After winning Germany’s major award the Goethe prize earlier this year, Syrian poet Adonis has emerged as the frontrunner to be crowned Nobel literature laureate next month.
Ladbrokes has made the 81-year-old, described as “the most important Arab poet of our time” by the Goethe jury, its 4/1 favourite to win this year’s Nobel prize for literature, ahead of another octogenarian poet, the 80-year-old Swede Tomas Tranströmer, at 9/2. “Adonis has been a permanent fixture on the shortlist in the past and the odds suggest this could be his year,” said spokesman Alex Donohue.
Last year the betting firm backed Tranströmer to win the Nobel, but the 18-member Nobel Academy plumped for Peruvian Mario Vargas Llosa instead. “After hitting the woodwork last year we think Tranströmer has a superb chance of atoning for defeat,” said Donohue.
The reclusive American writer Thomas Pynchon is at 10/1 at Ladbrokes, with perennial contenders the Algerian novelist Assia Djebar (12/1), Korean poet Ko Un (14/1), Australian poet Les Murray (16/1) and Japanese novelist Haruki Murakami (16/1) also frontrunners for the betting firm. The top 10 is completed by three new names in the running: Hungarian writer Peter Nadas at 12/1, Nepali poet Rajendra Bhandari and Indian poet K Satchidanandan, both at 20/1, with Romanian author Mircea Cărtărescu another new entry in 11th place.
“I have no interest in policing the content of such projects. However, as chief executive I am duty-bound to ensure that taxpayers are not footing a $420,000 bill for a project which does nothing more than perpetuate misconceptions about the State and its citizens.”—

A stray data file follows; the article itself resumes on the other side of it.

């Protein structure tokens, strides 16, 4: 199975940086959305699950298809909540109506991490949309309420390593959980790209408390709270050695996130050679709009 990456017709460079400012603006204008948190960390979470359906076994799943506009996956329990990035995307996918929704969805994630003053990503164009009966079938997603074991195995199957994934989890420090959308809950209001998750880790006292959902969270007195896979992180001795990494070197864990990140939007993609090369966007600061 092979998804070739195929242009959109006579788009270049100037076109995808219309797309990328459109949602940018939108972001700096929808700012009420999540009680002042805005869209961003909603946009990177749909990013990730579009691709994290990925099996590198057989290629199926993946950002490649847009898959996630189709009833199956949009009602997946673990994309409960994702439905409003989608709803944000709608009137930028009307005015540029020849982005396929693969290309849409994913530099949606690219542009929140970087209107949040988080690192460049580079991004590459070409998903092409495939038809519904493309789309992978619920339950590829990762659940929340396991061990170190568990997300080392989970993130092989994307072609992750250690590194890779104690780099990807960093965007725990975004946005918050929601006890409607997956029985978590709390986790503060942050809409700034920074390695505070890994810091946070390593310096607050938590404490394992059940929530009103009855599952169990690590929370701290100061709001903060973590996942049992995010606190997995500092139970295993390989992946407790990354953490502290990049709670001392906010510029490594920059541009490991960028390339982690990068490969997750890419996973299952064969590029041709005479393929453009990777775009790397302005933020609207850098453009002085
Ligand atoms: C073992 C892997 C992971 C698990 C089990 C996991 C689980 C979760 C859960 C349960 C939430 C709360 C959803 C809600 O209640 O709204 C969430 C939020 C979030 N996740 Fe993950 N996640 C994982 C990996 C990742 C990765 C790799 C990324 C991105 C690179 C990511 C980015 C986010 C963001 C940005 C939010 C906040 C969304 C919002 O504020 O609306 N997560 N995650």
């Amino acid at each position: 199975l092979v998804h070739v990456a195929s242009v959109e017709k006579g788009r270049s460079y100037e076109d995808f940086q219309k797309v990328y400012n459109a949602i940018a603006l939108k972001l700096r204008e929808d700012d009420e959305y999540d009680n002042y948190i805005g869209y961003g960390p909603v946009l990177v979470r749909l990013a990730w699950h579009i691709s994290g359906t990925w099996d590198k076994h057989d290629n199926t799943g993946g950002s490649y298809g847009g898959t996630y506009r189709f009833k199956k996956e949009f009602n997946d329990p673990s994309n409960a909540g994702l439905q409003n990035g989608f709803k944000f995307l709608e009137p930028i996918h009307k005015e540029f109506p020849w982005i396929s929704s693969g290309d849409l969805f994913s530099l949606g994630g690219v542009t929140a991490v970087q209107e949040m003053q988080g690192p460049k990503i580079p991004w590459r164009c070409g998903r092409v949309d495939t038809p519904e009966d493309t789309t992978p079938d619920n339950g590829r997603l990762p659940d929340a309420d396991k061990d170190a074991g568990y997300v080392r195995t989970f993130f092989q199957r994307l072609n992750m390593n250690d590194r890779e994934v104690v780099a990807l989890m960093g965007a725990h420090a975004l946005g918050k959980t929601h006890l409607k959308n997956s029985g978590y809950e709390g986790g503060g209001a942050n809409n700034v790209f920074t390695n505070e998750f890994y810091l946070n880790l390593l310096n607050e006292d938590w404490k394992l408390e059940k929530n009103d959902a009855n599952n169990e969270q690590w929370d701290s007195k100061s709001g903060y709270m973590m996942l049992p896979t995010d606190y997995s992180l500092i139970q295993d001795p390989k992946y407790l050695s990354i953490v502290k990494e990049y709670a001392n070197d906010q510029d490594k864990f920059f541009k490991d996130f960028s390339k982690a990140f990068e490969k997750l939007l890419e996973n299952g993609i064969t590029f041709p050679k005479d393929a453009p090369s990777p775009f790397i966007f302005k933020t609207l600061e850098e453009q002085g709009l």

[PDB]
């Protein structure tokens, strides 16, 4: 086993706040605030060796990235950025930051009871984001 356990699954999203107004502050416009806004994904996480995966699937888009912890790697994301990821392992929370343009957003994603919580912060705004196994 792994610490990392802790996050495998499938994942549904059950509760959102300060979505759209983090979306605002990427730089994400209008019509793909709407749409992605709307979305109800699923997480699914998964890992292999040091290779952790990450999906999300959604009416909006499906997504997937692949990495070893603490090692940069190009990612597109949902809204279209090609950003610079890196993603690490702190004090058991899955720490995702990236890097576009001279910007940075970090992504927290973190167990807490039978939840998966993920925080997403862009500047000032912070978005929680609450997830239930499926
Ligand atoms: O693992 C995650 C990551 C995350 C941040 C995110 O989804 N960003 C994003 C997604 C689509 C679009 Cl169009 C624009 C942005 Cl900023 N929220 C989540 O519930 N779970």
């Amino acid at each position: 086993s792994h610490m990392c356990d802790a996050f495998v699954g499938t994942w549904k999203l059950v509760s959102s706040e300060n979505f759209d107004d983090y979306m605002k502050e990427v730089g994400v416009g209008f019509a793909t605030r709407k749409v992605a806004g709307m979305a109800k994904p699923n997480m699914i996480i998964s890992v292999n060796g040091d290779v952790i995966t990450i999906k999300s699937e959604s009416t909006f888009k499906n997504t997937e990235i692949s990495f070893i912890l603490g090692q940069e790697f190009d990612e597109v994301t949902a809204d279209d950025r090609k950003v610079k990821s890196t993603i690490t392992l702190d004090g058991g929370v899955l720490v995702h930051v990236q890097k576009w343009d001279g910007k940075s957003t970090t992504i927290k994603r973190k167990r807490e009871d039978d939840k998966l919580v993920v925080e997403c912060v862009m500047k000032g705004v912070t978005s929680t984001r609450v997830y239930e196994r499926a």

New Jersey governor Chris Christie, in a letter to New Jersey Economic Development Authority CEO Caren S. Franzini announcing the vetoing of a tax break benefiting the company that produces MTV’s Jersey Shore.
The tax credit was dubbed the “Snooki subsidy” by its opponents.
If you are at first lonely, be patient. If you’ve not been alone much, or if when you were, you weren’t okay with it, then just wait. You’ll find it’s fine to be alone once you’re embracing it.
We could start with the acceptable places, the bathroom, the coffee shop, the library. Where you can stall and read the paper, where you can get your caffeine fix and sit and stay there. Where you can browse the stacks and smell the books. You’re not supposed to talk much anyway so it’s safe there.
There’s also the gym. If you’re shy you could hang out with yourself in mirrors, you could put headphones in .
And there’s public transportation, because we all gotta go places.
And there’s prayer and meditation. No one will think less if you’re hanging with your breath seeking peace and salvation.